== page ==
DNA Repair Therapies for Ovarian Cancer Dream Team - Stand Up to Cancer
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Dream Teams

Research  >  Research Portfolio  >  Dream Teams  >  DNA Repair Therapies for Ovarian Cancer Dream Team

SU2C–Ovarian Cancer Research Fund Alliance–National Ovarian Cancer Coalition Ovarian Cancer Dream Team: DNA Repair Therapies for Ovarian Cancer

Grant Term: July 2015–June 2019

With a combined focus on treatment and prevention, the SU2C–Ovarian Cancer Research Fund Alliance (OCRFA)– National Ovarian Cancer Coalition (NOCC) Ovarian Cancer Dream Team concentrates on developing new therapies that target DNA repair. These potentially apply to a much larger group of women beyond those with BRCA1 and BRCA2 mutations. By screening for inherited mutations in genes linked to DNA repair, the team works to identify women at high risk for ovarian cancer whose lives might be saved by preventive measures.


Ovarian cancer is usually diagnosed at an advanced stage, when it is hard to treat and death rates are high. Cancers with certain types of DNA repair defects are responsive to targeted therapies, such as drugs called PARP inhibitors. These drugs help prevent cancer cells from repairing their own damaged DNA, thereby hastening the cancer cells’ death.

The SU2C–OCRFA–NOCC Ovarian Cancer Dream Team brings together internationally renowned experts to focus on developing new therapies that target DNA repair and expanding the use of PARP inhibitors to a much larger group of women. In addition, by screening for inherited mutations in genes linked to DNA repair, the team works to find ways to identify women at higher risk for ovarian cancer.

The team takes a three-pronged approach to its goals:

1. Identify ovarian cancers that are likely to respond to DNA repair therapies.
2. Evaluate, in three clinical trials, new drug combinations that may sensitize ovarian tumors to PARP inhibitors.
3. Develop web-based genetic testing and counseling strategies and test surgical prevention models.


The top scientists and researchers on the SU2C–OCRFA–NOCC Ovarian Cancer Dream Team come from a variety of backgrounds and disciplines, which leads them to great insights upon collaboration. Learn more about the SU2C–OCRFA–NOCC Ovarian Cancer Dream Team.

Team Members

Alan D. D’Andrea, MD
Dana-Farber Cancer Institute
Team Leader

Elizabeth M. Swisher, MD
University of Washington

Gini F. Fleming, MD
The University of Chicago
Principal Investigator

Maria Jasin, PhD
Memorial Sloan Kettering Cancer Center
Principal Investigator

Scott H. Kaufmann, MD, PhD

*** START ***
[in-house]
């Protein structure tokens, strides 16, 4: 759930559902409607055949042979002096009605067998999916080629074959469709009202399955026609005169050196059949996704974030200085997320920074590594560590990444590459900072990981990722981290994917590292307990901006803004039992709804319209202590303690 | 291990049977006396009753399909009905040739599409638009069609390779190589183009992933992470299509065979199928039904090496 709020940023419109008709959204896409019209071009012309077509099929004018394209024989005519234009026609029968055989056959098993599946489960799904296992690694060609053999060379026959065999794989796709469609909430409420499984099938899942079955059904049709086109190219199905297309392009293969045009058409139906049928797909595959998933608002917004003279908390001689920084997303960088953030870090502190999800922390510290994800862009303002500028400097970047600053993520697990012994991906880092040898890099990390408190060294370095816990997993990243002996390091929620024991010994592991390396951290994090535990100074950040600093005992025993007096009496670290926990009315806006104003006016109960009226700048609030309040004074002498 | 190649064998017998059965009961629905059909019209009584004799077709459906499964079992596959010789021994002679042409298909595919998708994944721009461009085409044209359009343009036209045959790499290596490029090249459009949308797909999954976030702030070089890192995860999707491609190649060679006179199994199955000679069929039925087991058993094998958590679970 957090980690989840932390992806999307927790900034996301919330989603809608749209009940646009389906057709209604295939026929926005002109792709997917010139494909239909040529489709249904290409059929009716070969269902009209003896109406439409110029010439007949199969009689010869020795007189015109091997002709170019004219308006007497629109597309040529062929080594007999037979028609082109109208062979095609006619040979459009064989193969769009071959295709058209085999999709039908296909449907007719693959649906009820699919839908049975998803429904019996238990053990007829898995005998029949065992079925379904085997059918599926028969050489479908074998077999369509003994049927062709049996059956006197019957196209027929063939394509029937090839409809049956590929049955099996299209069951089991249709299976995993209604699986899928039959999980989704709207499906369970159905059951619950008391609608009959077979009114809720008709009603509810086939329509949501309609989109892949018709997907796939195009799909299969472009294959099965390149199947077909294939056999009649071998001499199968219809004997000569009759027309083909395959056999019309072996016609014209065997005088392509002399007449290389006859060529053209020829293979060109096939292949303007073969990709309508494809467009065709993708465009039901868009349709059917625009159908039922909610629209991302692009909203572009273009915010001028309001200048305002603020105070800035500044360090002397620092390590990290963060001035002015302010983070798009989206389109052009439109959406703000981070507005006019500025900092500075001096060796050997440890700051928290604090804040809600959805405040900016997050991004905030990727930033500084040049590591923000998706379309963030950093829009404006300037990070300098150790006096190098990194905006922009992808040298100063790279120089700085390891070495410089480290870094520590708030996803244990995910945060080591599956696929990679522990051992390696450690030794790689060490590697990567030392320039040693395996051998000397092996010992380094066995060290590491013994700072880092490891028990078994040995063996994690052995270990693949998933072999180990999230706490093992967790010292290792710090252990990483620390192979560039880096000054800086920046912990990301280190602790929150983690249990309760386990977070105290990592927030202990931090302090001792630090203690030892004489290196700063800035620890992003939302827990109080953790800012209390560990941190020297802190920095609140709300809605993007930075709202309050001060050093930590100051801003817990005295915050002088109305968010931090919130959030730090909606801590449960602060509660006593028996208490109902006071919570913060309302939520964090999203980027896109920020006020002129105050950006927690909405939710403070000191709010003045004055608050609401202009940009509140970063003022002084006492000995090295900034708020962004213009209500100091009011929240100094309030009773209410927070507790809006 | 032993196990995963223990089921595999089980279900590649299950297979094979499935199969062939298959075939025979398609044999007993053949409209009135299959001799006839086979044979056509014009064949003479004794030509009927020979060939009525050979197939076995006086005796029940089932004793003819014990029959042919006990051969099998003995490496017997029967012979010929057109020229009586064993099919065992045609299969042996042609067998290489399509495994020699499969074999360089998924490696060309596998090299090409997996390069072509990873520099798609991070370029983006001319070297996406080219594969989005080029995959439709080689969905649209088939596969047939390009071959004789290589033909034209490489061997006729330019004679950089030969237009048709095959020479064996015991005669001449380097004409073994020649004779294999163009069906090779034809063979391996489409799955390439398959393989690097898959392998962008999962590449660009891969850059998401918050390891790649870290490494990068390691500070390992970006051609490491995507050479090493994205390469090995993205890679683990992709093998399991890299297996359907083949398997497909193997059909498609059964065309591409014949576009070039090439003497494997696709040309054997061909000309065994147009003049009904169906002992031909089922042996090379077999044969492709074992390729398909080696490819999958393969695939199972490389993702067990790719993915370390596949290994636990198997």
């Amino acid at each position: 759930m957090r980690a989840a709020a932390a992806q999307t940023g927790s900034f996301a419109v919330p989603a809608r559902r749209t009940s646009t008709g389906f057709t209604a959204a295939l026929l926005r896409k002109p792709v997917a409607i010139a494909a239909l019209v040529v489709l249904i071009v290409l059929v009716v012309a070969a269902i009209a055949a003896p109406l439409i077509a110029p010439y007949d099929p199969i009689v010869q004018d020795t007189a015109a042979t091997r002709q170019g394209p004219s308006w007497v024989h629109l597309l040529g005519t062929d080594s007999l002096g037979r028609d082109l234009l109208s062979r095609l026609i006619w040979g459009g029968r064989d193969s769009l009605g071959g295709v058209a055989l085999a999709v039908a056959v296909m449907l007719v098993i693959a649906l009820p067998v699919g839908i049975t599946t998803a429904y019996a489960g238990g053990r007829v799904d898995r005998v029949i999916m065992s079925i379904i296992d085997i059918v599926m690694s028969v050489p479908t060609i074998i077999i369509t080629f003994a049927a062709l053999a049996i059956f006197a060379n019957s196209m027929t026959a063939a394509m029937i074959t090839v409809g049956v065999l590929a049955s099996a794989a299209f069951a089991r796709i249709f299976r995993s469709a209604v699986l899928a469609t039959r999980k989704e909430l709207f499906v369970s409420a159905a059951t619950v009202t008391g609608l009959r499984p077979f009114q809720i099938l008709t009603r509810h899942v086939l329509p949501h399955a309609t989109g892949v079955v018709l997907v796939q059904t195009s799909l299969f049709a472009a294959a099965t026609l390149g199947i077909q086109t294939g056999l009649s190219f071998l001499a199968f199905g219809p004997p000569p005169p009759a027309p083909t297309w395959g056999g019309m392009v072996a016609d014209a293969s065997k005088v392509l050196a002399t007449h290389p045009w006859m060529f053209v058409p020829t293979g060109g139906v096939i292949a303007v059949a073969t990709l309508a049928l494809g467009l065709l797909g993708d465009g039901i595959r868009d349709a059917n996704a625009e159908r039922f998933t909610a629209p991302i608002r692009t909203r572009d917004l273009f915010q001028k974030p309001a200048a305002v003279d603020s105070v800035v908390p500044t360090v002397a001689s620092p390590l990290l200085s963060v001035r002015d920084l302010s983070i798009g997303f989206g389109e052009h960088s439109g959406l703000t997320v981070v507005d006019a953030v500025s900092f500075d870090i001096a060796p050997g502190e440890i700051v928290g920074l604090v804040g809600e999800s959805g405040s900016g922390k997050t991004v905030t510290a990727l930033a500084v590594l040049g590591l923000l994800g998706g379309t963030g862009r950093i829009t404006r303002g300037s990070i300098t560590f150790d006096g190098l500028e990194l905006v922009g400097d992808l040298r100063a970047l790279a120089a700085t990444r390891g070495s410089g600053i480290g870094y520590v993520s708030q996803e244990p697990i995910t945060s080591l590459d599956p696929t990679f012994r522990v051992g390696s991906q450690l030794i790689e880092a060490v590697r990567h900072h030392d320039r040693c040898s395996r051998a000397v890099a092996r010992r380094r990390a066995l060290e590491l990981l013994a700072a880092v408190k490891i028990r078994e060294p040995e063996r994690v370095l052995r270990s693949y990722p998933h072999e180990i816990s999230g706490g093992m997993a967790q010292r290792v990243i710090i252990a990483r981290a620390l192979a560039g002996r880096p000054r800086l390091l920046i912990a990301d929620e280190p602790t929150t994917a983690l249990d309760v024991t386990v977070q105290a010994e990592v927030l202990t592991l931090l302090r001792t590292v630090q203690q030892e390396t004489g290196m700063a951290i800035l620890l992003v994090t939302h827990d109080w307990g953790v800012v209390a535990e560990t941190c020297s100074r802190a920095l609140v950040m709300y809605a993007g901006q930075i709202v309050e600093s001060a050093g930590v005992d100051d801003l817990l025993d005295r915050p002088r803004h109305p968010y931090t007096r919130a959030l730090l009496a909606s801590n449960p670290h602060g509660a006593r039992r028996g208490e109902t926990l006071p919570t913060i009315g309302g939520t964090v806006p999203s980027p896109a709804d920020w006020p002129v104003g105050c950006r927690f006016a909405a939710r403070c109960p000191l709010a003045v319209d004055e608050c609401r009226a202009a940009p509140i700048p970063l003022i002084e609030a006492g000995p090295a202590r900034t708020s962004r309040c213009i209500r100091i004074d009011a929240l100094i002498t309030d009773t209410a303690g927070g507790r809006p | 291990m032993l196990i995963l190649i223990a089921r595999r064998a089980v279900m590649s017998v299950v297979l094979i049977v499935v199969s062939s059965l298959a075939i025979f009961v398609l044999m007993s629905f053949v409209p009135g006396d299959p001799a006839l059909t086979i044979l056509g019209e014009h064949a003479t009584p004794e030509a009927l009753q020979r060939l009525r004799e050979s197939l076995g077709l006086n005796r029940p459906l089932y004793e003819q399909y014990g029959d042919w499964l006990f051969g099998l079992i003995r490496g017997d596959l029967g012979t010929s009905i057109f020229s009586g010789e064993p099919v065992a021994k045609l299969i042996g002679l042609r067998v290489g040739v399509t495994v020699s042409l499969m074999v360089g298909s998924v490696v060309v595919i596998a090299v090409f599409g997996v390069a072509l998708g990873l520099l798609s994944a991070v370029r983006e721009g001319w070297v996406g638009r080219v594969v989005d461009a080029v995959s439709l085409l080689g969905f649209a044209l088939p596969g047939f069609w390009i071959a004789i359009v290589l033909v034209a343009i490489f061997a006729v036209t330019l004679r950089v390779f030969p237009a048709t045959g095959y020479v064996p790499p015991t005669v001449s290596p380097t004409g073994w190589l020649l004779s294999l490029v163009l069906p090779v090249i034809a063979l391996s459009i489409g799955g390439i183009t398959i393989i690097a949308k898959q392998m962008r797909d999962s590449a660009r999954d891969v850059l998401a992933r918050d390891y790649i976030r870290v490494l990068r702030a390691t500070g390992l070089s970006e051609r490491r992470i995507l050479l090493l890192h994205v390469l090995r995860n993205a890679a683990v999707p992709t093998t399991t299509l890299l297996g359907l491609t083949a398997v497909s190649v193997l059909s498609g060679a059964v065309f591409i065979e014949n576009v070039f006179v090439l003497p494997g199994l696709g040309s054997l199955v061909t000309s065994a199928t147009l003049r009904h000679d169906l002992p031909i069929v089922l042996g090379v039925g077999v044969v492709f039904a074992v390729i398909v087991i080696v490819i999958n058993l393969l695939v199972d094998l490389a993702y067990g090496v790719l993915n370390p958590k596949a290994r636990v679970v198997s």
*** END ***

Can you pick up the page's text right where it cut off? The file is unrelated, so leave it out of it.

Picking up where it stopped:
Mayo Clinic, Rochester
Principal Investigator

Karen H. Lu, MD
MD Anderson Cancer Center
Principal Investigator

Jamie Crase
University of Washington

Kathleen Gavin
Minnesota Ovarian Cancer Alliance

Deb Polinsky
SHARE Cancer Support

Alexandra Feinstein
Dana-Farber Cancer institute
Project Manager

Donald Watson
Dana-Farber Cancer Institute
Project Manager

“We now see defective DNA repair as a more general vulnerability of ovarian cancer. We hope to extend the use of PARP inhibitors to many other patients and find combinations with other drugs that will be effective against ovarian cancer.”

Alan D. D’Andrea, MD
Dana-Farber Cancer Institute


Stand Up To Cancer’s research projects are designed to foster collaborative, swift translational research. The hallmarks of these efforts include rigorous application and selection procedures, sufficient funding to allow scientists to focus on the objectives of the grant, and reviews by senior scientists every six months. These reviews help the investigators capitalize on the latest findings, address potential roadblocks, and collaboratively evolve as the science requires. Please click on the link to see summaries of research results so far for the SU2C–OCRFA–NOCC Ovarian Cancer Dream Team.



A Phase I Clinical Trial of the Poly(ADP-ribose) Polymerase Inhibitor Veliparib and Weekly Topotecan in Patients with Solid Tumors
Wahner Hendrickson AE, Swisher EM, Kaufmann SH, et al. (2018)
Clinical Cancer Research 24(4):744–52.
EZH2 Promotes Degradation of Stalled Replication Forks by Recruiting MUS81 Through Histone H3 Trimethylation
Rondinelli B, Gogola E, D’Andrea AD, et al. (2017)
Nature Cell Biology 19(11):1371-1378.


Cancer clinical trials allow researchers to study innovative and potentially life-saving new treatments. The goal is to find treatments that are better than what’s currently available; in fact, the therapies offered to today’s cancer patients were almost all studied and made possible by people participating in clinical trials. But many cancer clinical trials aren’t completed because not enough people take part.

At StandUpToCancer.org/ClinicalTrials, you’ll find information and answers to common questions about clinical trials. Learn more and talk to your doctor to see if a clinical trial may be the best choice for you.

You can also connect with EmergingMed, a free and confidential clinical trial matching service that provides access to a vast database to help you identify the clinical trials that might be right for you or your loved one.